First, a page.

In a Violent Nature Movie Review

In a Violent Nature movie poster

A couple of ultra-violent kills don’t make up for negligent ineffectiveness with In a Violent Nature, a slasher movie where the singular hook is that the movie is shown from the killer’s point of view. And it doesn’t even do that particularly well.

Written and directed by Chris Nash, In a Violent Nature follows an apparently unkillable zombie dude as he slowly wanders around the woods killing forgettable young people. In one scene, he kills a young woman and then somehow pulls her head back through a hole in her chest. In another, he patiently dismembers a dude using a wood-splitting machine.

The suspense is utterly lacking. Given that the film follows the killer, it would have been nice to have a killer with just a little bit of personality. But more importantly, there are zero thrills, no sense of tension or terror. Since you don’t really get to know any of the innocent victims (coupled with the fact that the characters are blandly written and poorly acted as a result), there’s zero emotional connection to any of them. You don’t care who lives or dies. You don’t really care about anything.

The concept–a slasher film but one that follows the killer–is a good one. If done well. But Nash repeatedly abandons this concept entirely, switching to other perspectives. And when he does stick with the killer, it’s generally a dull affair. There’s no sense of urgency or even an attempt to entertain the audience, aside from the gory murder scenes (trust me, they’d be more satisfying if the rest of the movie wasn’t such a bore).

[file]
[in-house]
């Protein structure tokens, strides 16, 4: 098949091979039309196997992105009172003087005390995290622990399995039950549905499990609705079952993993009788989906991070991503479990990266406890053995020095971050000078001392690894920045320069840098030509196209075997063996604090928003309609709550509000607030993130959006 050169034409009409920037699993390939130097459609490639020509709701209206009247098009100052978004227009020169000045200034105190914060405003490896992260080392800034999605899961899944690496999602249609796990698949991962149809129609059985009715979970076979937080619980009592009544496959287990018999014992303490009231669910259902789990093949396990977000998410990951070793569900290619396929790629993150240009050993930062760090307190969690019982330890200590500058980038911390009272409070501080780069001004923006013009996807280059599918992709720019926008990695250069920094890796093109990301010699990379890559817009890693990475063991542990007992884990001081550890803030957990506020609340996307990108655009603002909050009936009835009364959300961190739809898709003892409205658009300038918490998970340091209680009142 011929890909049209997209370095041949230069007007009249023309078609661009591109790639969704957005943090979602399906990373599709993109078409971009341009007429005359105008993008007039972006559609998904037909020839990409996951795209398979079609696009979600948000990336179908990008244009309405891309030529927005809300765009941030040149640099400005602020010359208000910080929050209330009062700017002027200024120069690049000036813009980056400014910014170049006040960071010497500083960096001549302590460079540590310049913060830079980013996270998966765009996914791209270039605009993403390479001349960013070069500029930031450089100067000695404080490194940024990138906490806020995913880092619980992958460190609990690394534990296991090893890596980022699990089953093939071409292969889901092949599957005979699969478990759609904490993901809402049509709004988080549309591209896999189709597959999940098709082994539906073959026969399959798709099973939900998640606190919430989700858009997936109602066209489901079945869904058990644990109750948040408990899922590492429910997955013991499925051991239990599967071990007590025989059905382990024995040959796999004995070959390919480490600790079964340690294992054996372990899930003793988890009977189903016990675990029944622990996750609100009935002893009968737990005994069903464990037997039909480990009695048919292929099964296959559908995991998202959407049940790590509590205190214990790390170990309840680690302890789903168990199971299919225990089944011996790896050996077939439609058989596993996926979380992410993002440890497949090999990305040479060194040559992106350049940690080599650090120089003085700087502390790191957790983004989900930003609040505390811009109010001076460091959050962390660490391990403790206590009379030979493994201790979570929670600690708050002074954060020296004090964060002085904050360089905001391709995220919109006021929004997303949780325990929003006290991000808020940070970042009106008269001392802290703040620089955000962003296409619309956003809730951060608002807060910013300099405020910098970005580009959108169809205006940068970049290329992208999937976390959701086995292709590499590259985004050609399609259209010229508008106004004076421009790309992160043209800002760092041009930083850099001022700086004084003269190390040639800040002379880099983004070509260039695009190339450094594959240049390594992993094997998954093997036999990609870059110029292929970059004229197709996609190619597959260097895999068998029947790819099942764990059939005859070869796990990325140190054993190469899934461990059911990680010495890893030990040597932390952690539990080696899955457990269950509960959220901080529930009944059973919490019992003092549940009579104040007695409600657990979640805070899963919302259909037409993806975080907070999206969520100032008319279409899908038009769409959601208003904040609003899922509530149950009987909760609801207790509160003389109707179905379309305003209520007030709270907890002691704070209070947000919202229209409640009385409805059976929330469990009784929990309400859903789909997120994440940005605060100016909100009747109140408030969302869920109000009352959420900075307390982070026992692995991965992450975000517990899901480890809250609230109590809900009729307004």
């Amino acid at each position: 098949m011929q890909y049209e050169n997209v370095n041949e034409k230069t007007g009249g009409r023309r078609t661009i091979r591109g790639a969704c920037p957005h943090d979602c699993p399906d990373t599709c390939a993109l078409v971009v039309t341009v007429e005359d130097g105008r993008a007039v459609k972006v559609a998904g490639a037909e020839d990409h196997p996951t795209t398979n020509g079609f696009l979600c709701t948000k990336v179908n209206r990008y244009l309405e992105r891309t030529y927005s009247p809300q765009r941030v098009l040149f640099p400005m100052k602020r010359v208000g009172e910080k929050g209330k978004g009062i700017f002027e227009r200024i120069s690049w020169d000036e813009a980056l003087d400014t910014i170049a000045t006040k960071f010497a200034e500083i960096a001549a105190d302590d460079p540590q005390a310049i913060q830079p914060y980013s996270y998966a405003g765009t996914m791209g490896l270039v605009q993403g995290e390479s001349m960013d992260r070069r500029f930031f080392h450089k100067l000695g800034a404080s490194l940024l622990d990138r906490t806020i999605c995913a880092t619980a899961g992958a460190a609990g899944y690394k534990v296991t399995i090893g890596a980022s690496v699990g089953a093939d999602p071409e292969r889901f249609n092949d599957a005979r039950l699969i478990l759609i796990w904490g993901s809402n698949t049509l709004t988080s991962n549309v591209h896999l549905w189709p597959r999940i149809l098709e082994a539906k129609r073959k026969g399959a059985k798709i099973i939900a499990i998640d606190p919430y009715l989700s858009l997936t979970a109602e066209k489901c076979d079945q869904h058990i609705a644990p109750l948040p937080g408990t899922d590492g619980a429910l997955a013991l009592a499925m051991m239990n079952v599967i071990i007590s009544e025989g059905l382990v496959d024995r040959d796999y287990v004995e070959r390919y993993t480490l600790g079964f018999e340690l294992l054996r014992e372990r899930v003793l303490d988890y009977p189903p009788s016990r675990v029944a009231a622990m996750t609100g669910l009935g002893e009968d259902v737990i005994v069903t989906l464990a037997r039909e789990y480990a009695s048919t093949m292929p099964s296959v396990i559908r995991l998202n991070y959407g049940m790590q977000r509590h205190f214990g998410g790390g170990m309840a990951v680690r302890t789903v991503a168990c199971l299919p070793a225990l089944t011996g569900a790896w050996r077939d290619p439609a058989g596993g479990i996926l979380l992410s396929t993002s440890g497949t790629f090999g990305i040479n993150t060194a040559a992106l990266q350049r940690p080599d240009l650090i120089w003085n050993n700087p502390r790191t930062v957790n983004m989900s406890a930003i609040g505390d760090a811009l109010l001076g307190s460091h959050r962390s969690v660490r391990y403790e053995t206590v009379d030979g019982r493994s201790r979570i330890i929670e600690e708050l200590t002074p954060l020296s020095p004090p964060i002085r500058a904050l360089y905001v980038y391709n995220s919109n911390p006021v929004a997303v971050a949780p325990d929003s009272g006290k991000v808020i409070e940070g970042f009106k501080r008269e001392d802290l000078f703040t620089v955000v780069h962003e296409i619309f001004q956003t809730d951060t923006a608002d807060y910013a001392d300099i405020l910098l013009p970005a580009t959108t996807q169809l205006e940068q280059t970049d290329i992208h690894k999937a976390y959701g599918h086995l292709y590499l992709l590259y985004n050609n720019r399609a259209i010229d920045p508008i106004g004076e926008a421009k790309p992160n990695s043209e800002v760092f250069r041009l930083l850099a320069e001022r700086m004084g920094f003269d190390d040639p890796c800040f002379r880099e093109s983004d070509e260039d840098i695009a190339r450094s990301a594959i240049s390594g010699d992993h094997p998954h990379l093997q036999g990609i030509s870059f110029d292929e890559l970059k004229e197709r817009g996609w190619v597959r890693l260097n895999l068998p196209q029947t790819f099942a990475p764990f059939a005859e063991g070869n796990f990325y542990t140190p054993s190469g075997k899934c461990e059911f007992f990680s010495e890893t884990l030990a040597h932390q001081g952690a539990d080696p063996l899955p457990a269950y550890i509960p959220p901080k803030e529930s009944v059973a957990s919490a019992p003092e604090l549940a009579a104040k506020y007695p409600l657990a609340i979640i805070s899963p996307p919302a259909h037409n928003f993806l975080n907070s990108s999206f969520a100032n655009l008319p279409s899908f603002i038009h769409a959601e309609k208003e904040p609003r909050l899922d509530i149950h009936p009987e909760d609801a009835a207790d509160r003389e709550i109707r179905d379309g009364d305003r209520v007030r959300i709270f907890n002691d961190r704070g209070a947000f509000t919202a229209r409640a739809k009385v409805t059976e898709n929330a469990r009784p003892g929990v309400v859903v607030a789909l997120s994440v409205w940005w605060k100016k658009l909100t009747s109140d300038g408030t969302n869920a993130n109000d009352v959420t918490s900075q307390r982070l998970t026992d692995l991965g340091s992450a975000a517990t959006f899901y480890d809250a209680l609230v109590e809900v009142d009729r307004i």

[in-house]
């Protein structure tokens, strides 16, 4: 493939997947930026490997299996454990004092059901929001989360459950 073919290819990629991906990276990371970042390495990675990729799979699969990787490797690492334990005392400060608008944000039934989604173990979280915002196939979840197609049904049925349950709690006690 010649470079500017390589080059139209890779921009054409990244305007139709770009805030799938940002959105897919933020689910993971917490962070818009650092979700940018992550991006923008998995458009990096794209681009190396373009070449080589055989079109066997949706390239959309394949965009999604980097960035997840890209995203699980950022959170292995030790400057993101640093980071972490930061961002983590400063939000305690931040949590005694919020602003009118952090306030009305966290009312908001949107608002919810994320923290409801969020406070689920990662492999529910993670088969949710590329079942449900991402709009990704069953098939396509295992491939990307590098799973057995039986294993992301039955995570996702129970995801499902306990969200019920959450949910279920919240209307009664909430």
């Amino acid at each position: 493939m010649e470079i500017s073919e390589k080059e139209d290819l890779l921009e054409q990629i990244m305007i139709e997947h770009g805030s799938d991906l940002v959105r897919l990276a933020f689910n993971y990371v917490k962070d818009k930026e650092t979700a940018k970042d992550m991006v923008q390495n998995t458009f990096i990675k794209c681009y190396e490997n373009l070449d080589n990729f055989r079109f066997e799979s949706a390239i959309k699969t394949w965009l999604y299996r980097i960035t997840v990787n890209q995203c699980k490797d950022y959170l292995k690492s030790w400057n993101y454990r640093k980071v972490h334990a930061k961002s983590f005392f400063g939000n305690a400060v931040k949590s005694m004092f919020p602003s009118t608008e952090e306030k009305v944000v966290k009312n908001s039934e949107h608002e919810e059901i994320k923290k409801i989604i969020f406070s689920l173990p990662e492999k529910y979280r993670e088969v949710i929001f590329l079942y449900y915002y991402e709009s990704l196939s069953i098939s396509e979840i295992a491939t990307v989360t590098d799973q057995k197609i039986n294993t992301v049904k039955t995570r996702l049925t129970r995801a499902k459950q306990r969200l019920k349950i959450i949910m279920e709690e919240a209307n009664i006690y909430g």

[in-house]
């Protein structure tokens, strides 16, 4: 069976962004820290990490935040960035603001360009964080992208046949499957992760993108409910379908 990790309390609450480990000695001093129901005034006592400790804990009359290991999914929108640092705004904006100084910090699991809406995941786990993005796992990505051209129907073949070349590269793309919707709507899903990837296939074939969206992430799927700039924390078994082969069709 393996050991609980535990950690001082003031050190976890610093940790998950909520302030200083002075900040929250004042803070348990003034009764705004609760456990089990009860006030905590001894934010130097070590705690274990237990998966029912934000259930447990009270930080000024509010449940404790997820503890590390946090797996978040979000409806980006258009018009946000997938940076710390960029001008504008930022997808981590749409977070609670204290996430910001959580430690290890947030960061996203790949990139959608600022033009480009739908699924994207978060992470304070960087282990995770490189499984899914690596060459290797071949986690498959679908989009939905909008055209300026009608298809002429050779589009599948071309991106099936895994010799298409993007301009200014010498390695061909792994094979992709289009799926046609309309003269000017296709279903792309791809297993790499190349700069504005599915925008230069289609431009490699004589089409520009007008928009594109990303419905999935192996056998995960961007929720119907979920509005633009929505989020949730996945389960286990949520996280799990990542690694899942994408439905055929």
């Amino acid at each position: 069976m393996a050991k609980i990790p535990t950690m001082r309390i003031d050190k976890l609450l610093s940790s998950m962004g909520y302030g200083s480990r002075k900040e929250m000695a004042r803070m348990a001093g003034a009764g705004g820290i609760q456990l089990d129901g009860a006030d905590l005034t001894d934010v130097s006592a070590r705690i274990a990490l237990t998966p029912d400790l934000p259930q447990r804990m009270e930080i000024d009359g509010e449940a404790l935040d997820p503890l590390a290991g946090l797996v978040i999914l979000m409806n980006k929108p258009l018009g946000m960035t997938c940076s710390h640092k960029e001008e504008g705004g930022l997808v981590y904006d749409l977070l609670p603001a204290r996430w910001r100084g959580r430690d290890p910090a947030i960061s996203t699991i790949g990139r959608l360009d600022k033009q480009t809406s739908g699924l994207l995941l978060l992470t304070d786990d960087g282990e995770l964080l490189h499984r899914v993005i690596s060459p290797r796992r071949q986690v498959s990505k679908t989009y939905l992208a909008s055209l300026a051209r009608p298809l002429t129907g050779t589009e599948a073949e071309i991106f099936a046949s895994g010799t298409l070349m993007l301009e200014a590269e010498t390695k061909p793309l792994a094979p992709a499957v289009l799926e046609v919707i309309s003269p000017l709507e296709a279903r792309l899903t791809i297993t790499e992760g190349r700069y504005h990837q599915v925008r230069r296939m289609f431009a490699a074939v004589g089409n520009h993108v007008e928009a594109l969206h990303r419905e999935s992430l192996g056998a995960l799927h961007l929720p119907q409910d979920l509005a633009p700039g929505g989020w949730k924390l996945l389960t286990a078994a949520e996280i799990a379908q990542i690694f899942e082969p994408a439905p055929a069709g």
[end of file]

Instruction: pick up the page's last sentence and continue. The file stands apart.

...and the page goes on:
And the anti-climax is about as bad of a way to end a slasher film as you could hope for. Why Nash opted to end on what feels like a 20-minutes monologue from a newly introduced character, followed by random shots of nature, is just downright baffling. There’s literally no conclusion, no sense of satisfaction. No excitement. Nothing.

In a Violent Nature is not without its moments, but it’s more of an experiment based on a cool concept than it is a fully realized movie. Lacking entertainment value and a real sense of purpose, this is one slasher film you can safely skip.

Review by Erik Samdahl unless otherwise indicated.

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